Sep 17, 2018 - one year ago
By Supply Post
With the notorious volatility of the construction industry looming more over owners’ and contractors’ heads, machinery contracts are becoming increasingly important. Whether a single crane is rented, leased, bought, or borrowed can make or a break a company in a matter of years.
Particularly for small businesses, looking over contracts, future net profit, and utilization schedules for new gear has become a second language of construction. Mike Vorster of C.E.M.P. Central Inc. dissected this difficult task to its core principles during an education session at CONEXPO-CON/AGG 2017.
The main platform of consideration is not cost, Vorster claims, but risk. Adding to a fleet boils down to betting income against future profitability, a bet businesses make every day. But when acquiring new equipment, Vorster argues that there exist a unique set of parameters to consider that can effectively lower this risk.
By examining a business’s net cash flow after tax, its available technology, its future workload, and its overall technical skill, the path to ownership becomes crystal clear.
Aside from buying, knowing who owns the equipment makes a big difference, particularly when claiming depreciation on taxes. For example, an excavator leased under an operational lease is still owned by the lease house and claimed on their taxes; for a capital lease, it’s owned and claimed by the lessee. This subtle differentiation can push a profitable acquisition into the red come tax season.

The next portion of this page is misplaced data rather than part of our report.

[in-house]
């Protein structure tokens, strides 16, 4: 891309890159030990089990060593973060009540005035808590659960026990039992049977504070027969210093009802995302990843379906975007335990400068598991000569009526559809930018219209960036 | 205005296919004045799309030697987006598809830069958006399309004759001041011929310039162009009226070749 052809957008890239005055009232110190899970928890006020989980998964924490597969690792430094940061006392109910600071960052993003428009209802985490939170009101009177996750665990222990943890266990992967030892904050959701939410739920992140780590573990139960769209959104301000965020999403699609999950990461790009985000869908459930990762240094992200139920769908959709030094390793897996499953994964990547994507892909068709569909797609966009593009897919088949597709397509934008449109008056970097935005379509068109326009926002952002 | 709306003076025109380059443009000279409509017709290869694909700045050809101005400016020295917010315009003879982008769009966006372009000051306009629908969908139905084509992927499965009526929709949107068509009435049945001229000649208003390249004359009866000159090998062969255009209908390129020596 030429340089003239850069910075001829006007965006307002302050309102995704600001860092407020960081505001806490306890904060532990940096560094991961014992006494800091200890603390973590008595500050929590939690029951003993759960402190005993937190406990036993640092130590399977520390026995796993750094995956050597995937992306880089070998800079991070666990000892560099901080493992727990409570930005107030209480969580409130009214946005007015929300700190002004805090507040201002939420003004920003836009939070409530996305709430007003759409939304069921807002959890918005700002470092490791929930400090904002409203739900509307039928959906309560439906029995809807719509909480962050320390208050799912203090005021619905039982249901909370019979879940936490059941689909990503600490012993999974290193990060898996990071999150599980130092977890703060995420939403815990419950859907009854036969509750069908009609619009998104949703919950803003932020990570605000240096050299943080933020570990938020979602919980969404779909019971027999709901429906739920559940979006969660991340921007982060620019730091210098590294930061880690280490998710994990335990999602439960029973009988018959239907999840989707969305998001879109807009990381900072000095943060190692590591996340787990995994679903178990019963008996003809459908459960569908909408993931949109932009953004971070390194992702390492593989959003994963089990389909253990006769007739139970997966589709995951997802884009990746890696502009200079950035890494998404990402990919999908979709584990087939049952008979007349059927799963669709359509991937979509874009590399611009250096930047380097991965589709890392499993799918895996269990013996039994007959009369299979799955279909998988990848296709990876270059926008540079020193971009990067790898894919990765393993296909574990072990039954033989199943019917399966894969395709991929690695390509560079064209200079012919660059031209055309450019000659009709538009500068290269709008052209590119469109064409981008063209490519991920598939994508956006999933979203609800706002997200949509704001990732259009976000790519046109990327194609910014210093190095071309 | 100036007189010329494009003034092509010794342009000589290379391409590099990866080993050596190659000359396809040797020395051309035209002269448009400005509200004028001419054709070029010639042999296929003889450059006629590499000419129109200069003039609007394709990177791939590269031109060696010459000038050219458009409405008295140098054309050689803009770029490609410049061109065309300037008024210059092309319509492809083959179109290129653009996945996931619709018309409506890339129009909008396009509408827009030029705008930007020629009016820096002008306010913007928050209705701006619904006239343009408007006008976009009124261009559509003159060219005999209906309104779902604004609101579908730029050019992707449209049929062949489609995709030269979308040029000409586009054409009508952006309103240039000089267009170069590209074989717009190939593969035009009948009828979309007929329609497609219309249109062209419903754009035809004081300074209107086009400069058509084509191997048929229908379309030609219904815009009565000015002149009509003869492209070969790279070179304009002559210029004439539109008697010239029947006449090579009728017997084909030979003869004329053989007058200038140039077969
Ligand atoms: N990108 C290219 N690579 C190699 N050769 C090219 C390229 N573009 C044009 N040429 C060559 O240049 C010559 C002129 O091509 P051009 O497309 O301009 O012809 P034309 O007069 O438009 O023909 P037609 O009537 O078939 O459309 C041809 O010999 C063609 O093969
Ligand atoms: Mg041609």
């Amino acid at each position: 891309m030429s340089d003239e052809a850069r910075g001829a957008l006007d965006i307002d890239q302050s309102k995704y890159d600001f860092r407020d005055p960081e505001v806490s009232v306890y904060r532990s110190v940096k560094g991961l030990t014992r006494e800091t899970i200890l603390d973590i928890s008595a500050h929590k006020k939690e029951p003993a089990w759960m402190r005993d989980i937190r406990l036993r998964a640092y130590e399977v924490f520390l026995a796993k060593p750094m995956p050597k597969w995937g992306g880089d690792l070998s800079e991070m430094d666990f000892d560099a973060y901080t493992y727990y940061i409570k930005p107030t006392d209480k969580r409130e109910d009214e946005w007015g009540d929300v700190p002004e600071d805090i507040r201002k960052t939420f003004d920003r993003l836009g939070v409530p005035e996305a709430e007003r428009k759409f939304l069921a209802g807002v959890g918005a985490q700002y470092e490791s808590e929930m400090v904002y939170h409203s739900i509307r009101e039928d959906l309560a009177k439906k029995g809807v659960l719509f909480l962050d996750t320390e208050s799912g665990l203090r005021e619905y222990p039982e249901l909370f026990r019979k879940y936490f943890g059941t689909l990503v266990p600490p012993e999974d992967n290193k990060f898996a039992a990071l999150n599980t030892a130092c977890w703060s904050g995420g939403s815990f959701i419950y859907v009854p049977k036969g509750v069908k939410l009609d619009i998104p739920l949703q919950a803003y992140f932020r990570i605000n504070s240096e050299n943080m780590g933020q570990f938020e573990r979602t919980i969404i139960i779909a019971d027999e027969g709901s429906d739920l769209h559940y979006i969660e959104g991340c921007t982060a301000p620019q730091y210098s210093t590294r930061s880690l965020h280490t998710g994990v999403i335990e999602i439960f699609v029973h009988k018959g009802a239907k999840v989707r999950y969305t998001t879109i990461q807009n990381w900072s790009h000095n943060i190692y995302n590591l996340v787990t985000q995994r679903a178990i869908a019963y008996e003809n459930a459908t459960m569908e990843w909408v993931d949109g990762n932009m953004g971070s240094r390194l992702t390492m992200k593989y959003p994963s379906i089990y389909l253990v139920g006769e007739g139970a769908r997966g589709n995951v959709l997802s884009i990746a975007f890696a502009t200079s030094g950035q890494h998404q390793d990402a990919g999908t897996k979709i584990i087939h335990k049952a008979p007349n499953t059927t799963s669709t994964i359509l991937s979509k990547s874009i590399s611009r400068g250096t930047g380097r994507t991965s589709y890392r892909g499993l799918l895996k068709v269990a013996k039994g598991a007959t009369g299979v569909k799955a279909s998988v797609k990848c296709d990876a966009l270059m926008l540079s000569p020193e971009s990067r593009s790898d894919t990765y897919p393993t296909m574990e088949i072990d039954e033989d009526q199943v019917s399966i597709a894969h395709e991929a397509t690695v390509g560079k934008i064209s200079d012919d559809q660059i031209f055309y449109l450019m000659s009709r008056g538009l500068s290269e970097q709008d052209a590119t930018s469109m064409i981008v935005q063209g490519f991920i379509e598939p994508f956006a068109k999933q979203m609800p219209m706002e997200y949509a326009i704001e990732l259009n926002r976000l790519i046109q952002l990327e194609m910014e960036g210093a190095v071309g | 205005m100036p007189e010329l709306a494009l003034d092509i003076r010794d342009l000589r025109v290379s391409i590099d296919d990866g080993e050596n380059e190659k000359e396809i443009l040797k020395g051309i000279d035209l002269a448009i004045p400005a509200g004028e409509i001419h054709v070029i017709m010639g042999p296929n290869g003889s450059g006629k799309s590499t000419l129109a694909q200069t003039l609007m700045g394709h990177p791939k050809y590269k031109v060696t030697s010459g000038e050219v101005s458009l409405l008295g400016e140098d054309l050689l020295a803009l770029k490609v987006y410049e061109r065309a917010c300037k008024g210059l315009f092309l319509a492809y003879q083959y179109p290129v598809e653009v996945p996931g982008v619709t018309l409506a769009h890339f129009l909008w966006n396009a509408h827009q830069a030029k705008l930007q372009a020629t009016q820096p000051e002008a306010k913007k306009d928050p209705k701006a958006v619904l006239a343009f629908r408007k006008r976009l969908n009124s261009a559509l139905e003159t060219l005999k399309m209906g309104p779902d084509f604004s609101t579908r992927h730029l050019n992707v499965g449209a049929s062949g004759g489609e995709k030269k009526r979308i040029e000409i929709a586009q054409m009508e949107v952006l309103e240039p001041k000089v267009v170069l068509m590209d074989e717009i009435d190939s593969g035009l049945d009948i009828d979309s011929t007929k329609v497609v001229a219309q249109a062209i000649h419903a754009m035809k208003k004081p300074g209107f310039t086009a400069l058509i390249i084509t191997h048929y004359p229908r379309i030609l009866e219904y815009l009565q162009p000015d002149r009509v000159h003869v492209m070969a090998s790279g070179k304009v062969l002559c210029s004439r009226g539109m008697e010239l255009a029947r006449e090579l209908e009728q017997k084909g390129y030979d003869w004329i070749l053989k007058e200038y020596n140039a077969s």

Weigh cash flow differences
Most of acquiring new equipment is weighing a business’s ability to lose cash flow against the future profitability of a machine. Purchasing equipment offers pure profits once it pays itself off, but requires intense cash flow loss at the beginning. On the other hand, leasing requires much less of an initial commitment, but the fixed payments kill any opportunity for pure profit.
Examine future profitability
New equipment requires work; without it, losses accrue quickly. Business’s comparing buying to other methods must first look inward at their future profitability. Without several years of work to give a new machine, the risk increases beyond reasonable levels. Without busy days of full workloads for the machine, cash flow may not over take costs, fixed or otherwise.
Consider worker ability
Worker ability must factor into the decision. New equipment requires training expenses, because untrained operators lacking in handling confidence will work hesitantly, impacting profitability. It’s important also to consider if the technology is already present in the fleet; new gear may not even be necessary, or maybe prove less uniquely useful than originally thought.
In the end, no option truly supersedes the other. Smaller businesses may take operational leases of newer technology to give them a competitive edge without needing large initial assets, while more established businesses may feel comfortable enough to take leases that end in buying. Whatever path a business chooses, Vorster’s four tips provide the clarity needed make the decision quickly, effectively and without regret.